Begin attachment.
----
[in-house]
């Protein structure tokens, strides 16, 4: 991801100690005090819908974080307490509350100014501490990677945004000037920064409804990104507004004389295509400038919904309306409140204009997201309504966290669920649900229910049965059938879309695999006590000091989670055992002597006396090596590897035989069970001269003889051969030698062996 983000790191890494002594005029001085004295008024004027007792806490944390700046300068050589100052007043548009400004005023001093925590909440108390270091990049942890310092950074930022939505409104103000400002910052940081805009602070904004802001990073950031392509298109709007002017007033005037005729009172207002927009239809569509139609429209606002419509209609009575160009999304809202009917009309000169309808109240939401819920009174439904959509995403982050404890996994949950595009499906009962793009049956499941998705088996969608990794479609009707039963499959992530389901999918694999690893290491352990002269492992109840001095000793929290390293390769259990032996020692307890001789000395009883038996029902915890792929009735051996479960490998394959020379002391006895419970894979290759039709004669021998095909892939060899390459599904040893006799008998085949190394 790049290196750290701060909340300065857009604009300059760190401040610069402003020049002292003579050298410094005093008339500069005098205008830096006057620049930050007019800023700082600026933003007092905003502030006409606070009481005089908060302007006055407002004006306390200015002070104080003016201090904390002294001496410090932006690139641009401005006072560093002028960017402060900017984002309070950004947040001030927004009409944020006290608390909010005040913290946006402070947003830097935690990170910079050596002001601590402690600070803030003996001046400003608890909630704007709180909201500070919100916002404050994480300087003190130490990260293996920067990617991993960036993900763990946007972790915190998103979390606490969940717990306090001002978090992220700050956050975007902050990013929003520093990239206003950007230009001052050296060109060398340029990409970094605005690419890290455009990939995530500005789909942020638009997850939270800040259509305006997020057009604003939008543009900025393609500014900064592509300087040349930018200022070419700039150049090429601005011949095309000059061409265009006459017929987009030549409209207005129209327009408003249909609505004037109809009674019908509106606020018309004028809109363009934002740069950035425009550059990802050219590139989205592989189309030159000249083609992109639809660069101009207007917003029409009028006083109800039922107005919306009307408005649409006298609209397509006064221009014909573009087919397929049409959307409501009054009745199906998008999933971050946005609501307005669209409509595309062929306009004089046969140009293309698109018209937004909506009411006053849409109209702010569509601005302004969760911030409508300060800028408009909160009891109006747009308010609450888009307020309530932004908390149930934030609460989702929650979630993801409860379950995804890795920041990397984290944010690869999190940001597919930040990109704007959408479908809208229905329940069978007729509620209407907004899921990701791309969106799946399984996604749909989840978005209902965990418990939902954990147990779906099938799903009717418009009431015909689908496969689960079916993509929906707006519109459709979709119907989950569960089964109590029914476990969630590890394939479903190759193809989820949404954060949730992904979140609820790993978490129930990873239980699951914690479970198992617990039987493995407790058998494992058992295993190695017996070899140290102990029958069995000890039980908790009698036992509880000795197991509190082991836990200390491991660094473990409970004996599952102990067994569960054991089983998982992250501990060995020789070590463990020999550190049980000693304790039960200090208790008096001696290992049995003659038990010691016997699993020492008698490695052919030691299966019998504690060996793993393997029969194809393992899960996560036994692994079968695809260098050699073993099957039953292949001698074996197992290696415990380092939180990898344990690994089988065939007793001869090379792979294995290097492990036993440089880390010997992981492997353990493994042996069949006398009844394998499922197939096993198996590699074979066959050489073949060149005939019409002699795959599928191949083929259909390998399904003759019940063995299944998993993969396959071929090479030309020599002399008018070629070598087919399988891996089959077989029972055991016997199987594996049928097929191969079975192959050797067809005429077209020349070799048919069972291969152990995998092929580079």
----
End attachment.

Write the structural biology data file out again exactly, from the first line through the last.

[in-house]
């Protein structure tokens, strides 16, 4: 991801100690005090819908974080307490509350100014501490990677945004000037920064409804990104507004004389295509400038919904309306409140204009997201309504966290669920649900229910049965059938879309695999006590000091989670055992002597006396090596590897035989069970001269003889051969030698062996 983000790191890494002594005029001085004295008024004027007792806490944390700046300068050589100052007043548009400004005023001093925590909440108390270091990049942890310092950074930022939505409104103000400002910052940081805009602070904004802001990073950031392509298109709007002017007033005037005729009172207002927009239809569509139609429209606002419509209609009575160009999304809202009917009309000169309808109240939401819920009174439904959509995403982050404890996994949950595009499906009962793009049956499941998705088996969608990794479609009707039963499959992530389901999918694999690893290491352990002269492992109840001095000793929290390293390769259990032996020692307890001789000395009883038996029902915890792929009735051996479960490998394959020379002391006895419970894979290759039709004669021998095909892939060899390459599904040893006799008998085949190394 790049290196750290701060909340300065857009604009300059760190401040610069402003020049002292003579050298410094005093008339500069005098205008830096006057620049930050007019800023700082600026933003007092905003502030006409606070009481005089908060302007006055407002004006306390200015002070104080003016201090904390002294001496410090932006690139641009401005006072560093002028960017402060900017984002309070950004947040001030927004009409944020006290608390909010005040913290946006402070947003830097935690990170910079050596002001601590402690600070803030003996001046400003608890909630704007709180909201500070919100916002404050994480300087003190130490990260293996920067990617991993960036993900763990946007972790915190998103979390606490969940717990306090001002978090992220700050956050975007902050990013929003520093990239206003950007230009001052050296060109060398340029990409970094605005690419890290455009990939995530500005789909942020638009997850939270800040259509305006997020057009604003939008543009900025393609500014900064592509300087040349930018200022070419700039150049090429601005011949095309000059061409265009006459017929987009030549409209207005129209327009408003249909609505004037109809009674019908509106606020018309004028809109363009934002740069950035425009550059990802050219590139989205592989189309030159000249083609992109639809660069101009207007917003029409009028006083109800039922107005919306009307408005649409006298609209397509006064221009014909573009087919397929049409959307409501009054009745199906998008999933971050946005609501307005669209409509595309062929306009004089046969140009293309698109018209937004909506009411006053849409109209702010569509601005302004969760911030409508300060800028408009909160009891109006747009308010609450888009307020309530932004908390149930934030609460989702929650979630993801409860379950995804890795920041990397984290944010690869999190940001597919930040990109704007959408479908809208229905329940069978007729509620209407907004899921990701791309969106799946399984996604749909989840978005209902965990418990939902954990147990779906099938799903009717418009009431015909689908496969689960079916993509929906707006519109459709979709119907989950569960089964109590029914476990969630590890394939479903190759193809989820949404954060949730992904979140609820790993978490129930990873239980699951914690479970198992617990039987493995407790058998494992058992295993190695017996070899140290102990029958069995000890039980908790009698036992509880000795197991509190082991836990200390491991660094473990409970004996599952102990067994569960054991089983998982992250501990060995020789070590463990020999550190049980000693304790039960200090208790008096001696290992049995003659038990010691016997699993020492008698490695052919030691299966019998504690060996793993393997029969194809393992899960996560036994692994079968695809260098050699073993099957039953292949001698074996197992290696415990380092939180990898344990690994089988065939007793001869090379792979294995290097492990036993440089880390010997992981492997353990493994042996069949006398009844394998499922197939096993198996590699074979066959050489073949060149005939019409002699795959599928191949083929259909390998399904003759019940063995299944998993993969396959071929090479030309020599002399008018070629070598087919399988891996089959077989029972055991016997199987594996049928097929191969079975192959050797067809005429077209020349070799048919069972291969152990995998092929580079």